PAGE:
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ORIGINAL ARTICLE
Year : 2019  |  Volume : 7  |  Issue : 2  |  Page : 217-223

“When,” “What,” and “How” of complementary feeding: A mixed methods cross-sectional study from a rural medical college in central India


Department of Community Medicine, MGIMS, Wardha, Maharashtra, India

Correspondence Address:
Dr. Abhishek V Raut
Department of Community Medicine, MGIMS, Sewagram, Wardha - 442 102, Maharashtra
India
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Source of Support: None, Conflict of Interest: None


DOI: 10.4103/amhs.amhs_69_19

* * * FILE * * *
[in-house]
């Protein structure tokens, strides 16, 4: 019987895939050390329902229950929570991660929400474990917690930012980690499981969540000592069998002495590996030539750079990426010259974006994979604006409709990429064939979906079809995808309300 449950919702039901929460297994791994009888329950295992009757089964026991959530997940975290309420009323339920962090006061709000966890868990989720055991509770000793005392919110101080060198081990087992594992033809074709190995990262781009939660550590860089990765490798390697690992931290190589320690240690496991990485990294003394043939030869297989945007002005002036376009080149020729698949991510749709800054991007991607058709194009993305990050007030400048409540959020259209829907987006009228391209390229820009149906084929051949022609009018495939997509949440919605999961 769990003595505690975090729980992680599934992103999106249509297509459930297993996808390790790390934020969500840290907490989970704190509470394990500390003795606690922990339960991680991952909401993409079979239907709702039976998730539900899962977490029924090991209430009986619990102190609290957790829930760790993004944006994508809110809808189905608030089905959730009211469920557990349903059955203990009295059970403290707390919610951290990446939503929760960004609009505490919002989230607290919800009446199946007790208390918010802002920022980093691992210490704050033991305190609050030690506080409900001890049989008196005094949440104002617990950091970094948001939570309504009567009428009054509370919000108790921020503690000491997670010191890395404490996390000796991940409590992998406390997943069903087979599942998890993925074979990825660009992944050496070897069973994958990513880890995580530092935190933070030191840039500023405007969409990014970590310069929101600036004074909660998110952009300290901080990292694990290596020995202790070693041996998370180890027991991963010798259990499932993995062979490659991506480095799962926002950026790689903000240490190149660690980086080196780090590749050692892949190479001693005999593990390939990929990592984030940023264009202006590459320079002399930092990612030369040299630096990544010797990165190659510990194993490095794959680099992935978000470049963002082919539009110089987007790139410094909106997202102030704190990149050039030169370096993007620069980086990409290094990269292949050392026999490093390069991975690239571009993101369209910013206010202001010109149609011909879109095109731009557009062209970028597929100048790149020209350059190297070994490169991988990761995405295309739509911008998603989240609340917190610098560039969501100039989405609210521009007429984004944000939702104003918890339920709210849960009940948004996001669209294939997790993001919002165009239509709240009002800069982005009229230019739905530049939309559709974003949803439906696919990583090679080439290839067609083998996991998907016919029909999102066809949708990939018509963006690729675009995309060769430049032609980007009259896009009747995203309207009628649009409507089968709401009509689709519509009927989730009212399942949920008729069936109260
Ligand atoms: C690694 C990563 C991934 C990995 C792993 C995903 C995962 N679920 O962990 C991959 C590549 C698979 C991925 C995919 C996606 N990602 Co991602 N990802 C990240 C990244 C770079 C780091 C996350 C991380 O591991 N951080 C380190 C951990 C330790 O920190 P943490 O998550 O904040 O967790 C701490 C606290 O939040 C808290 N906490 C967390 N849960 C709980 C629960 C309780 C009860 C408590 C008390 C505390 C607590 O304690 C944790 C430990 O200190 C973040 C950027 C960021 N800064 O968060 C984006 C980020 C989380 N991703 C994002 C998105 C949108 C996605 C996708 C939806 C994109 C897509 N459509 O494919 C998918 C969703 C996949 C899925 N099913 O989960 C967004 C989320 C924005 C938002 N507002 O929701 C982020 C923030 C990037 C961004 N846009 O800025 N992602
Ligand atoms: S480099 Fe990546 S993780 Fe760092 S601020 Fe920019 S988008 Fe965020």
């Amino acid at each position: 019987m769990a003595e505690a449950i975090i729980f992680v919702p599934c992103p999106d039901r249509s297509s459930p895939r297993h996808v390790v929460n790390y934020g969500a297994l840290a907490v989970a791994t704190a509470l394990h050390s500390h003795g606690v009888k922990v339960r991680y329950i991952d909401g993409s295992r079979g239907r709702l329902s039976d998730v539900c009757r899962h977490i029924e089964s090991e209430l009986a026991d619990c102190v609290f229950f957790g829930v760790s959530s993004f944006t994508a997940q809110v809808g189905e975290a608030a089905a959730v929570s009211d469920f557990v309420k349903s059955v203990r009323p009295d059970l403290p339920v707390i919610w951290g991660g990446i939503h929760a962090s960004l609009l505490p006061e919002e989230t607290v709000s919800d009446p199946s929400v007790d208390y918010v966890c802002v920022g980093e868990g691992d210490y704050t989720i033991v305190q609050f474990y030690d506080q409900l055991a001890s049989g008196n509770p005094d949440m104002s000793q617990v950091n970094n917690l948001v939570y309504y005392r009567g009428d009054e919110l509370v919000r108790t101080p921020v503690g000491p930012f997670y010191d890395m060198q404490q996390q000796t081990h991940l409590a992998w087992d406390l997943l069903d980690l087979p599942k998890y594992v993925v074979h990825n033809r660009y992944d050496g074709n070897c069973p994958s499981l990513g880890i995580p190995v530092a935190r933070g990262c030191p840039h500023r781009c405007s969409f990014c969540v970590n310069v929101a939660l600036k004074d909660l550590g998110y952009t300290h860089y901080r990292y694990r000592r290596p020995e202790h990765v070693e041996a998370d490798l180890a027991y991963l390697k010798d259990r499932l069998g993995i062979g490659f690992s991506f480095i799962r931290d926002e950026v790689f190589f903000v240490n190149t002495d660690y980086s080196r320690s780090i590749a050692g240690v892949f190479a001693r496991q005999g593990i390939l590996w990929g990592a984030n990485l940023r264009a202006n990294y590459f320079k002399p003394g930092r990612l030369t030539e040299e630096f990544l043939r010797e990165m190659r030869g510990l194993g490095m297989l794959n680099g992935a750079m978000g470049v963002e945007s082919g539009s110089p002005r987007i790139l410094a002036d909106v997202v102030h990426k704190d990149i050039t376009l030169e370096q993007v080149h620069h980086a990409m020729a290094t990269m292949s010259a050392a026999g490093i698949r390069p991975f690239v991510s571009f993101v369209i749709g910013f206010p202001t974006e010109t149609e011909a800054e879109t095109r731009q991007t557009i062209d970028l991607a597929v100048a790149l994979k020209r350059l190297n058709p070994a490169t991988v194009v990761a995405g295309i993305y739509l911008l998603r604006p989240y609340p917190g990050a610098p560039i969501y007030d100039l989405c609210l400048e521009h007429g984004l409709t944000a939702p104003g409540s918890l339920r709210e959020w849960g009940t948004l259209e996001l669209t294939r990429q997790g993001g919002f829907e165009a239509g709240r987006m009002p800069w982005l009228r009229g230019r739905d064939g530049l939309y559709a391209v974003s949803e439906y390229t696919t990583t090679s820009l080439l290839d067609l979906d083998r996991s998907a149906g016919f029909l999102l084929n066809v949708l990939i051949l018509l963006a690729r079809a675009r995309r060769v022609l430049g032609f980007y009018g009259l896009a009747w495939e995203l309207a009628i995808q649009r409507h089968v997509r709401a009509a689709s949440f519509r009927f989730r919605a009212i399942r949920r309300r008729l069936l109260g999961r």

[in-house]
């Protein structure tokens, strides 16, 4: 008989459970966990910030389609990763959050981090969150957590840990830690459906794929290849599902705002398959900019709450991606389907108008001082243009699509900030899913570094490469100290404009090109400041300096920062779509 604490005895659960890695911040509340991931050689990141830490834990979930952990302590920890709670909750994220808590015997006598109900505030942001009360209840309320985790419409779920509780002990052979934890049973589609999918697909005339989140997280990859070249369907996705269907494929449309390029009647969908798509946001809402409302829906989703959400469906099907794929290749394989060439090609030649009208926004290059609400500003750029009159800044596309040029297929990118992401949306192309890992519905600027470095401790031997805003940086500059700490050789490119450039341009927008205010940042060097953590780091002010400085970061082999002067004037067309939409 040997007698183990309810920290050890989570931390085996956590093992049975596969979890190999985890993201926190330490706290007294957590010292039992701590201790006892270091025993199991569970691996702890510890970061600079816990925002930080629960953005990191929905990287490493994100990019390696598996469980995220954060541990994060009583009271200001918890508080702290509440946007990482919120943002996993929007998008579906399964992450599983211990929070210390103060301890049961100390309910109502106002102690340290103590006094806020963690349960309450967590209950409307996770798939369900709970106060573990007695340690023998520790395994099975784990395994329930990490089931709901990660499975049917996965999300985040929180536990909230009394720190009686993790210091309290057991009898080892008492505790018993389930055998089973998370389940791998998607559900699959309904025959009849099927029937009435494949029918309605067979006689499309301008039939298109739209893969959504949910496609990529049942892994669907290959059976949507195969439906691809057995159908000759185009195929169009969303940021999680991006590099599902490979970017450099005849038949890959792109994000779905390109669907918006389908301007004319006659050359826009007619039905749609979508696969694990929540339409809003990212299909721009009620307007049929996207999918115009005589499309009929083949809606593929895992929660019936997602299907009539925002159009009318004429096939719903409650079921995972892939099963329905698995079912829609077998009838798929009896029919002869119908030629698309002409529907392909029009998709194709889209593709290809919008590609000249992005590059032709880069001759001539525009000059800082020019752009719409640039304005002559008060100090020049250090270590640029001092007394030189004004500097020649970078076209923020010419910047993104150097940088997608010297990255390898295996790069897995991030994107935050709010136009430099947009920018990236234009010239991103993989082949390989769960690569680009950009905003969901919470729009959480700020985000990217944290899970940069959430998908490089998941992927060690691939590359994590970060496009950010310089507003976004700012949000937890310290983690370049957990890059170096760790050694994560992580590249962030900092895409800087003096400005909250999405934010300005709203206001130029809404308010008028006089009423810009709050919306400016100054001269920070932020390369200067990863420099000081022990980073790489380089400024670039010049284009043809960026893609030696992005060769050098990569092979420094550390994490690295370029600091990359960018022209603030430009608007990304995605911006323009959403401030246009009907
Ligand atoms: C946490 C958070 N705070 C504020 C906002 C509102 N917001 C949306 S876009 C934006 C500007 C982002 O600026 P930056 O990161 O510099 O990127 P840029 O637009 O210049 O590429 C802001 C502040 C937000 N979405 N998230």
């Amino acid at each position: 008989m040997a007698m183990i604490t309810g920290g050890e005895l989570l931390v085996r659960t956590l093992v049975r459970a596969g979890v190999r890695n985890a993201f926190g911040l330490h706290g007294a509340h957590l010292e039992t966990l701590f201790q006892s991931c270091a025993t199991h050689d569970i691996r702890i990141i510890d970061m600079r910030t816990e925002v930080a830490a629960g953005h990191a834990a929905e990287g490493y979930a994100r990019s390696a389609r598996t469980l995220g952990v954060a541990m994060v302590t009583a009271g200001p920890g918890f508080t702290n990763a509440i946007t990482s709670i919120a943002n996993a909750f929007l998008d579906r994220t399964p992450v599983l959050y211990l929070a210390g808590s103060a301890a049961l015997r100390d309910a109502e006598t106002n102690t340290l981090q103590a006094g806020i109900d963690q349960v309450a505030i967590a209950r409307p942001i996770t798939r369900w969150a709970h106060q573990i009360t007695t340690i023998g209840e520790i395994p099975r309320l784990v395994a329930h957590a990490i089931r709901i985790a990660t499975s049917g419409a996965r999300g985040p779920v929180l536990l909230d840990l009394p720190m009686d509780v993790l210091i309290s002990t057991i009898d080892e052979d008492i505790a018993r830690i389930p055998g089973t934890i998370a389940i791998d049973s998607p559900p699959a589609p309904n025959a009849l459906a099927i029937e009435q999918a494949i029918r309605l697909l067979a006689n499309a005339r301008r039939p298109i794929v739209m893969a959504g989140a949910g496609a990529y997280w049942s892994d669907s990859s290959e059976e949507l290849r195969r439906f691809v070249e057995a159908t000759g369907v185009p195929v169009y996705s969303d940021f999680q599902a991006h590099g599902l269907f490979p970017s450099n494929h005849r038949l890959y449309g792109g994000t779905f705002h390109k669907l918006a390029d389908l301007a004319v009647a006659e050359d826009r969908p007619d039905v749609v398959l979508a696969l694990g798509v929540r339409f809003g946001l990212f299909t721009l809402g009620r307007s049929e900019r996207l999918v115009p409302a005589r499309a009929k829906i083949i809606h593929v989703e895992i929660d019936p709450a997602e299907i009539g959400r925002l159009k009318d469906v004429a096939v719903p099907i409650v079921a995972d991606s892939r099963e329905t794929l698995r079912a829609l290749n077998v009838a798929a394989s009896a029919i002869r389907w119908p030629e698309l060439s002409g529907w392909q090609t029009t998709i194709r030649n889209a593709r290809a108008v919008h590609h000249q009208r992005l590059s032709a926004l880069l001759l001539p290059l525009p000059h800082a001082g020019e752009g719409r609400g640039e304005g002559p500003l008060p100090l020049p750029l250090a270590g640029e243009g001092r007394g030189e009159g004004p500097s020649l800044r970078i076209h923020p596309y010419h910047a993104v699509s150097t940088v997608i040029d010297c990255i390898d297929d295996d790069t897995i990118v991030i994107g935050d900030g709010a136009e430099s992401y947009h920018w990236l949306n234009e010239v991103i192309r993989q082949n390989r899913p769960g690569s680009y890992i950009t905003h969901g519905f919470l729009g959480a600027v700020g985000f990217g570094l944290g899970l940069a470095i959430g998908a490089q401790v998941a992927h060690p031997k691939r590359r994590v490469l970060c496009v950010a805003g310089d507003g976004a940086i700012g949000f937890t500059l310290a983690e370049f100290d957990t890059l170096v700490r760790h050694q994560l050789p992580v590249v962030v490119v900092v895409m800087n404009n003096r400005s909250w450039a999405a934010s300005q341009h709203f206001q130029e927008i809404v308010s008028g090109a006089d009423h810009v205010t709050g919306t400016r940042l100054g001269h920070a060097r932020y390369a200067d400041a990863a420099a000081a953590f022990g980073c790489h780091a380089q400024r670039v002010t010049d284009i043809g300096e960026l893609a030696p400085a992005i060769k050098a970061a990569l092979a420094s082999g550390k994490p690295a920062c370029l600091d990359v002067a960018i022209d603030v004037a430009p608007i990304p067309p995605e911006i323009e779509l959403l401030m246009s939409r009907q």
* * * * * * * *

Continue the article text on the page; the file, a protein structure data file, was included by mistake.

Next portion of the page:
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Background and Aim: Undernutrition among under-five children is one of the most important public health problems in India. Despite several years of efforts to tackle undernutrition, India has not been able to make any significant dent on proportion of undernutrition. The aim of this study is to assess the quality of complementary feeding (CF) practices among mothers visiting immunization clinic of a rural medical college in central India. Materials and Methods: This hospital-based study was conducted among 190 consecutively recruited children between 6 and 23 months of age who visited the immunization clinic. Study design involves cross-sectional study using mixed methods. Sociodemographic details were recorded and anthropometric measurements were done using calibrated infantometer and electronic weighing scale. The adapted CF index (CFI) was administered that included questions on continuation of breast-feeding, initiation of CF, dietary diversity, food frequency, and responsive feeding. Freelisting was conducted with 20 different mothers. Calorific value of CF given was determined based on 24-h dietary recall. Results: The magnitude of underweight, stunting, and wasting was 25.8%, 27.9%, and 10%, respectively. Almost all (91.6%) of the children had received timely initiation of CF, but only 67.4% children had received dietary diversity and 75.5% of nonbreast fed and 77.7% of breast fed children received appropriate meal frequency. The CFI and calorific value of food had significant positive correlation. CFI score was significantly associated with stunting (Prevalence odds ratio (POR) 8.37, 95% Confidence interval: 1.09–64.2). The findings of CFI triangulate with findings of freelisting. The study participants showed poor intake of flesh foods (meat and eggs) and Vitamin-A rich fruits and vegetables. Starchy staples and other fruits were consumed more readily. Conclusion: CFI helps to readily assess the quality of CF. Complementary feeds given were not adequate in terms of minimum dietary diversity, meal frequency, and provision of required calories and protein.


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